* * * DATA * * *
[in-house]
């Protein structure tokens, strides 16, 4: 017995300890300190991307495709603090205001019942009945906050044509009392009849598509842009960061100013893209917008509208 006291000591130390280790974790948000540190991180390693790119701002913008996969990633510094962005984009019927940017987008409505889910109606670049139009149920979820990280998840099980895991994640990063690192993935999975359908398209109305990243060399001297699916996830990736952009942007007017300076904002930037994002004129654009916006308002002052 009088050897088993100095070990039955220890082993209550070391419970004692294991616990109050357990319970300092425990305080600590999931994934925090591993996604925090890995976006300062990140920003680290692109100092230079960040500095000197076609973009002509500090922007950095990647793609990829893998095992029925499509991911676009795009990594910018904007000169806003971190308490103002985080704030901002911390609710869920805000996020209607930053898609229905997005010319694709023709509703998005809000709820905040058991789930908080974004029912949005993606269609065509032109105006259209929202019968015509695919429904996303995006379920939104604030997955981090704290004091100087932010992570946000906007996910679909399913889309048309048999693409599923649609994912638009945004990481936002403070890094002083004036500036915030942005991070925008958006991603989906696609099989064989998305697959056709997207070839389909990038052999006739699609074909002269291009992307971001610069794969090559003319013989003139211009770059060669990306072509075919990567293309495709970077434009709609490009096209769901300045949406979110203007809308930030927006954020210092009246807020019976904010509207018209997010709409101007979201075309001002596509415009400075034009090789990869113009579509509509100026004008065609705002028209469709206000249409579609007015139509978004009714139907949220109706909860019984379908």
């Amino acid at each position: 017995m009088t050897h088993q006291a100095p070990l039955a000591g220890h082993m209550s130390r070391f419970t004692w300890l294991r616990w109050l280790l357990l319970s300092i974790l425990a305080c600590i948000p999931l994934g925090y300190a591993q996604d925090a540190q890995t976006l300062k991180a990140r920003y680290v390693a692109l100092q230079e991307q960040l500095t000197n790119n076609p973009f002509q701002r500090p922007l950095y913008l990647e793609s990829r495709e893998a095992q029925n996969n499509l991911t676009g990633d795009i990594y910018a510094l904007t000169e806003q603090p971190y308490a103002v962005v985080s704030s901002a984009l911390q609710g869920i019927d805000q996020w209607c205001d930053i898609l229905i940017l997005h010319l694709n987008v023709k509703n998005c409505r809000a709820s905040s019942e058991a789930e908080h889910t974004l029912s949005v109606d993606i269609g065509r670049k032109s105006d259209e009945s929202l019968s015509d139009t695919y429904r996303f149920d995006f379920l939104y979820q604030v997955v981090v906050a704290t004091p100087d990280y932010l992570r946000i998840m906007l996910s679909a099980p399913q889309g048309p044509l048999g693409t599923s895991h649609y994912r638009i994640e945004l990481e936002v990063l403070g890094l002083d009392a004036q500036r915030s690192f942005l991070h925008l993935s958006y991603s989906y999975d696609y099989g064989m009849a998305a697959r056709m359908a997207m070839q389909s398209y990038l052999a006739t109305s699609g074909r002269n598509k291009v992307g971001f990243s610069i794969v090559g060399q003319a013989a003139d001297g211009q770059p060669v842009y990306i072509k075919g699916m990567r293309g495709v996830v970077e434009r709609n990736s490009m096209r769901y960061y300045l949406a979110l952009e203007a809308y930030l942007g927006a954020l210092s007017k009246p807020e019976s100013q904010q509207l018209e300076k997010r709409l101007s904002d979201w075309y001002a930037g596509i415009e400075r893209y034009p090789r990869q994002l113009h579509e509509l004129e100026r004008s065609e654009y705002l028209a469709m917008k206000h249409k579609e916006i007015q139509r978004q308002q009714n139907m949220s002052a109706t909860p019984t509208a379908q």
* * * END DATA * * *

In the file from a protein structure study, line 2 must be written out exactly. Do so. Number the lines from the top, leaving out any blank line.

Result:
């Protein structure tokens, strides 16, 4: 017995300890300190991307495709603090205001019942009945906050044509009392009849598509842009960061100013893209917008509208 006291000591130390280790974790948000540190991180390693790119701002913008996969990633510094962005984009019927940017987008409505889910109606670049139009149920979820990280998840099980895991994640990063690192993935999975359908398209109305990243060399001297699916996830990736952009942007007017300076904002930037994002004129654009916006308002002052 009088050897088993100095070990039955220890082993209550070391419970004692294991616990109050357990319970300092425990305080600590999931994934925090591993996604925090890995976006300062990140920003680290692109100092230079960040500095000197076609973009002509500090922007950095990647793609990829893998095992029925499509991911676009795009990594910018904007000169806003971190308490103002985080704030901002911390609710869920805000996020209607930053898609229905997005010319694709023709509703998005809000709820905040058991789930908080974004029912949005993606269609065509032109105006259209929202019968015509695919429904996303995006379920939104604030997955981090704290004091100087932010992570946000906007996910679909399913889309048309048999693409599923649609994912638009945004990481936002403070890094002083004036500036915030942005991070925008958006991603989906696609099989064989998305697959056709997207070839389909990038052999006739699609074909002269291009992307971001610069794969090559003319013989003139211009770059060669990306072509075919990567293309495709970077434009709609490009096209769901300045949406979110203007809308930030927006954020210092009246807020019976904010509207018209997010709409101007979201075309001002596509415009400075034009090789990869113009579509509509100026004008065609705002028209469709206000249409579609007015139509978004009714139907949220109706909860019984379908």